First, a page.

Introduction to Special Issue by Antonio Bob Santos et al: “Open Innovation (OI) emerged as one of the most important research topics in management and economics literature in the last decades, especially when understanding research and change phenomena (Martin 2012, 2019). The concept, originally advanced by Chesbrough (2003), reflects and articulates changes of the global learning economy emerging from the development of digital technologies, ubiquitous innovation, intellectual labour mobility, and the growth of markets for knowledge resources and processes. More recently, Chesbrough and Bogers (2014: 17) redefined OI as “a distributed innovation process based on purposively managed knowledge flows across organizational boundaries” in which the implied notion of the business model could apply to a multitude of organisations and assume a variety of forms (cf. Caraça et al., 2009; Zott et al., 2011). OI has been analysed in different dimensions, such as inside-out and outside-in knowledge flows, across levels of analysis (not only company level, but also individual and ecosystem level), and from different perspectives (such as regional/territorial and national/international) (Bogers et al., 2017; Dahlander and Gann, 2010; West et al., 2014).
OI is also a hot topic in actual business life, with a growing number of companies adopting a more fluid approach, namely what concerns to the knowledge valorisation and collaborative innovation practices. Research has accordingly also put a lot of attention on corporate aspects of OI with a particular focus on how to leverage external knowledge, management of OI networks, and the role of users and communities in OI (Randhawa et al., 2016; Vanhaverbeke et al., 2014; West and Bogers, 2014). Even though it may constitute an important boundary condition for OI practices, there has been a reasonably limited focus on the role of public policies in OI (Bogers et al., 2018; de Jong et al., 2010; Santos, 2016). Nevertheless, recent studies show that the adoption of OI can be stimulated through the existence of public policies favourable to a context of knowledge sharing, collaborative R&D and innovation, knowledge exploitation and valorisation, mobility and qualification of human resources or supporting innovative ideas (Beck et al., 2020; Masucci et al., 2020; Mina et al. 2014; etc.).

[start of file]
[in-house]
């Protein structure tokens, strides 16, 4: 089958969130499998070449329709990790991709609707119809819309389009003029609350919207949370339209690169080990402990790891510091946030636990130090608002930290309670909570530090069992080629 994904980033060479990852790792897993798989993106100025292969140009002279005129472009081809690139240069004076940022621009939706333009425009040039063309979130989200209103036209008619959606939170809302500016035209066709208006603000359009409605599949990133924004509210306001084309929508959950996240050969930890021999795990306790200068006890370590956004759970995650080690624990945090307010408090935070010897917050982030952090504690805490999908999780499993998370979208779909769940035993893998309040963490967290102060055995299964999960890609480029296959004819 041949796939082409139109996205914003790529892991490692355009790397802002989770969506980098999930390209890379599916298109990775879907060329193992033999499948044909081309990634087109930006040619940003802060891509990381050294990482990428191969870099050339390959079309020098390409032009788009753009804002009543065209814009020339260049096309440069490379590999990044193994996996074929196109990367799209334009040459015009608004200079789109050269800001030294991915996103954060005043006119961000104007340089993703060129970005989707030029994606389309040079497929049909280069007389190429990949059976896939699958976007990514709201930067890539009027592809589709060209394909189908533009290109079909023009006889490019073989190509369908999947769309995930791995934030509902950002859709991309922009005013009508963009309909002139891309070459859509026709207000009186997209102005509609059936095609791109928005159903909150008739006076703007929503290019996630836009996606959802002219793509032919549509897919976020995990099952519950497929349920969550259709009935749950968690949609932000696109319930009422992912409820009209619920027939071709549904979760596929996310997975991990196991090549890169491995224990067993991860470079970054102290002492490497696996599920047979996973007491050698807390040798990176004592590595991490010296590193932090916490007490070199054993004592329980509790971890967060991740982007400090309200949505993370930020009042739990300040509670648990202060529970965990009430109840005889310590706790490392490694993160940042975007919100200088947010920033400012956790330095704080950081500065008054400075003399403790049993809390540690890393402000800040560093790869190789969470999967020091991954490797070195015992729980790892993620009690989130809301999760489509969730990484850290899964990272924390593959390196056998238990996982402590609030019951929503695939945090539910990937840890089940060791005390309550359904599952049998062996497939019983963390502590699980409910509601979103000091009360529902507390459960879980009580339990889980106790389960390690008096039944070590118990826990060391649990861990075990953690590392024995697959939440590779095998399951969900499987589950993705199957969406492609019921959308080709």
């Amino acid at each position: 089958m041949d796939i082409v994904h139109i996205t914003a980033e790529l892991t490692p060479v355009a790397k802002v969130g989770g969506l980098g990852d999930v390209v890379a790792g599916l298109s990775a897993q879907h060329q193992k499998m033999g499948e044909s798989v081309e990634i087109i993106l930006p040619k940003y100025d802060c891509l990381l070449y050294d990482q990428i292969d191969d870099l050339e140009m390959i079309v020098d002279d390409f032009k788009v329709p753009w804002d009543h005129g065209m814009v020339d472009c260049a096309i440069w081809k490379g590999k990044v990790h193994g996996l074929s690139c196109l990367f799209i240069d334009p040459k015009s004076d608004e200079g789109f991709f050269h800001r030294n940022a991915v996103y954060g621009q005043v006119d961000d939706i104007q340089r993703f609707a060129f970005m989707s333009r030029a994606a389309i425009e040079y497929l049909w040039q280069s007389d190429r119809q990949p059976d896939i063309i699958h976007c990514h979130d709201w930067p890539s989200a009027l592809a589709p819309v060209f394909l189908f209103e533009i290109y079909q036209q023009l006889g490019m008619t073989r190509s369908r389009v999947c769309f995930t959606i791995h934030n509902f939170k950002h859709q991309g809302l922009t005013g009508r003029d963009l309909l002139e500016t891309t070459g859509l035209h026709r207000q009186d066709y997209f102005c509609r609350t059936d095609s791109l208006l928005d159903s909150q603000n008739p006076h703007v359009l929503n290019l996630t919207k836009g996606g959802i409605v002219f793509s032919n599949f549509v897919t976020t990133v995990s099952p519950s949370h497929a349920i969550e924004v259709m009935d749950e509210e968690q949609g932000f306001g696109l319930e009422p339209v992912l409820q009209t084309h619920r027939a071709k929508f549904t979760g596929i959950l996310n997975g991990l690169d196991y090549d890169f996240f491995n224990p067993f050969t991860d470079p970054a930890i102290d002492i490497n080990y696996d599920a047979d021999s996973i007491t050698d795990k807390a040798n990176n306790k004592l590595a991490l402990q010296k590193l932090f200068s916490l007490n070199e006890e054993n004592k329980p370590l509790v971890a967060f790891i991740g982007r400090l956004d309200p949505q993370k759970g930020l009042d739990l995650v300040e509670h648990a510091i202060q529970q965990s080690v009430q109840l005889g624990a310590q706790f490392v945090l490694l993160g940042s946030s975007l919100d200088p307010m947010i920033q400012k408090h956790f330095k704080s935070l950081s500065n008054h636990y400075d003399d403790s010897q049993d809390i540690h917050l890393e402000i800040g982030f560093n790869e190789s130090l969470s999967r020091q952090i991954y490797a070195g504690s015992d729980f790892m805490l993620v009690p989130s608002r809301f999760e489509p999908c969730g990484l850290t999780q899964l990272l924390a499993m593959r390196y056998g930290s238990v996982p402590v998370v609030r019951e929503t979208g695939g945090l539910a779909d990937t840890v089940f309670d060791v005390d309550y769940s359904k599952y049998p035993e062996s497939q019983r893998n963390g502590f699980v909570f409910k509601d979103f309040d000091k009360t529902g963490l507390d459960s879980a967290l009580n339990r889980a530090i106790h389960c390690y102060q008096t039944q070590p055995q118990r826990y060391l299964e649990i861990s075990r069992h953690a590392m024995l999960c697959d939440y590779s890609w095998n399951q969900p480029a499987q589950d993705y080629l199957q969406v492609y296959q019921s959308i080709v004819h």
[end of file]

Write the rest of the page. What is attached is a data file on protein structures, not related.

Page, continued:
All-in-all, a more elaborate focus on the role of public policy in OI is merited, and this is what this special issue provides. Pro-OI innovation policy can be understood as a general posture and the deployment of a specific set of instruments that seek to keep learning processes distributed and knowledge transfers unhurdled, while ensuring self-intended behaviours do not compromise the expansion of effective opportunities for the broader societal constituents. In this special issue the papers extend the portfolio of insights in a variety of ways.
The papers included in this special issue illustrate the breadth of roles that public policy can play in promoting OI practices and in the possible initiatives and instruments that can be applied to this end. The papers also hint at some of the challenges facing public policy to strengthen OI, e.g. with a view of measuring desired OI activities and effects, dealing with local and contextual factors that affect OI-related outcomes, and selecting and reaching appropriate target-actors (SMEs, business accelerators, public research institutes, universities) and contexts (science parks, clusters, regions)with the potential to engage in OI practices but with little or no current practices to build on. We learn that there is great scope for further research to help policymakers navigate the landscape of possible OI-promoting policies and actions and in supporting the design and implementation of effective public policy for OI….(More)”.